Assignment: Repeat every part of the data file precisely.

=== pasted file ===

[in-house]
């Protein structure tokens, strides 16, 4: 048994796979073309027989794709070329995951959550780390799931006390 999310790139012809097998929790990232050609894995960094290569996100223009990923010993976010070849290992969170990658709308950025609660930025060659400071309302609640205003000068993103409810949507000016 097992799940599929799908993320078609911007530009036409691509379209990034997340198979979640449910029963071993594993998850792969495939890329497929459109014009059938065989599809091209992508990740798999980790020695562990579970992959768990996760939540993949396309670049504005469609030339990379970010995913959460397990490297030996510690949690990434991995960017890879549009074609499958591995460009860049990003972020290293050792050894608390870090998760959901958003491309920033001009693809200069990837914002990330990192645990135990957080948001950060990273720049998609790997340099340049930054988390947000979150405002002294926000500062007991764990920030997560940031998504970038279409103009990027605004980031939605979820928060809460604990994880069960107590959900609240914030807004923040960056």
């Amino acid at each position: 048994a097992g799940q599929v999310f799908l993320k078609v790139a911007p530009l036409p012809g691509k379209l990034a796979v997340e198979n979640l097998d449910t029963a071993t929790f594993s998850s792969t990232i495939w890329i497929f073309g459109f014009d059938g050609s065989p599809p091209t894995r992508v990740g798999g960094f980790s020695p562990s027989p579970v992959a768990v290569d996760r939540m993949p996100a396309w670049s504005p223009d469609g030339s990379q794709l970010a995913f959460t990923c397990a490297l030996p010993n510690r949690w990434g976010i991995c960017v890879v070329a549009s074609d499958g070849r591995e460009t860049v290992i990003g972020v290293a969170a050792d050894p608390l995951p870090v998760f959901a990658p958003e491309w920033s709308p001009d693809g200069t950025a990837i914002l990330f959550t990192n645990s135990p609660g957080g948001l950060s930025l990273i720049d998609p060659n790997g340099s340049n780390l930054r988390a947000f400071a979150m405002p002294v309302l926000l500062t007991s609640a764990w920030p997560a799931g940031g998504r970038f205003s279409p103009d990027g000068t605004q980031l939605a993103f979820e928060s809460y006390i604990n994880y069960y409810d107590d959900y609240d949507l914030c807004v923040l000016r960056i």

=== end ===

[in-house]
């Protein structure tokens, strides 16, 4: 048994796979073309027989794709070329995951959550780390799931006390 999310790139012809097998929790990232050609894995960094290569996100223009990923010993976010070849290992969170990658709308950025609660930025060659400071309302609640205003000068993103409810949507000016 097992799940599929799908993320078609911007530009036409691509379209990034997340198979979640449910029963071993594993998850792969495939890329497929459109014009059938065989599809091209992508990740798999980790020695562990579970992959768990996760939540993949396309670049504005469609030339990379970010995913959460397990490297030996510690949690990434991995960017890879549009074609499958591995460009860049990003972020290293050792050894608390870090998760959901958003491309920033001009693809200069990837914002990330990192645990135990957080948001950060990273720049998609790997340099340049930054988390947000979150405002002294926000500062007991764990920030997560940031998504970038279409103009990027605004980031939605979820928060809460604990994880069960107590959900609240914030807004923040960056």
């Amino acid at each position: 048994a097992g799940q599929v999310f799908l993320k078609v790139a911007p530009l036409p012809g691509k379209l990034a796979v997340e198979n979640l097998d449910t029963a071993t929790f594993s998850s792969t990232i495939w890329i497929f073309g459109f014009d059938g050609s065989p599809p091209t894995r992508v990740g798999g960094f980790s020695p562990s027989p579970v992959a768990v290569d996760r939540m993949p996100a396309w670049s504005p223009d469609g030339s990379q794709l970010a995913f959460t990923c397990a490297l030996p010993n510690r949690w990434g976010i991995c960017v890879v070329a549009s074609d499958g070849r591995e460009t860049v290992i990003g972020v290293a969170a050792d050894p608390l995951p870090v998760f959901a990658p958003e491309w920033s709308p001009d693809g200069t950025a990837i914002l990330f959550t990192n645990s135990p609660g957080g948001l950060s930025l990273i720049d998609p060659n790997g340099s340049n780390l930054r988390a947000f400071a979150m405002p002294v309302l926000l500062t007991s609640a764990w920030p997560a799931g940031g998504r970038f205003s279409p103009d990027g000068t605004q980031l939605a993103f979820e928060s809460y006390i604990n994880y069960y409810d107590d959900y609240d949507l914030c807004v923040l000016r960056i």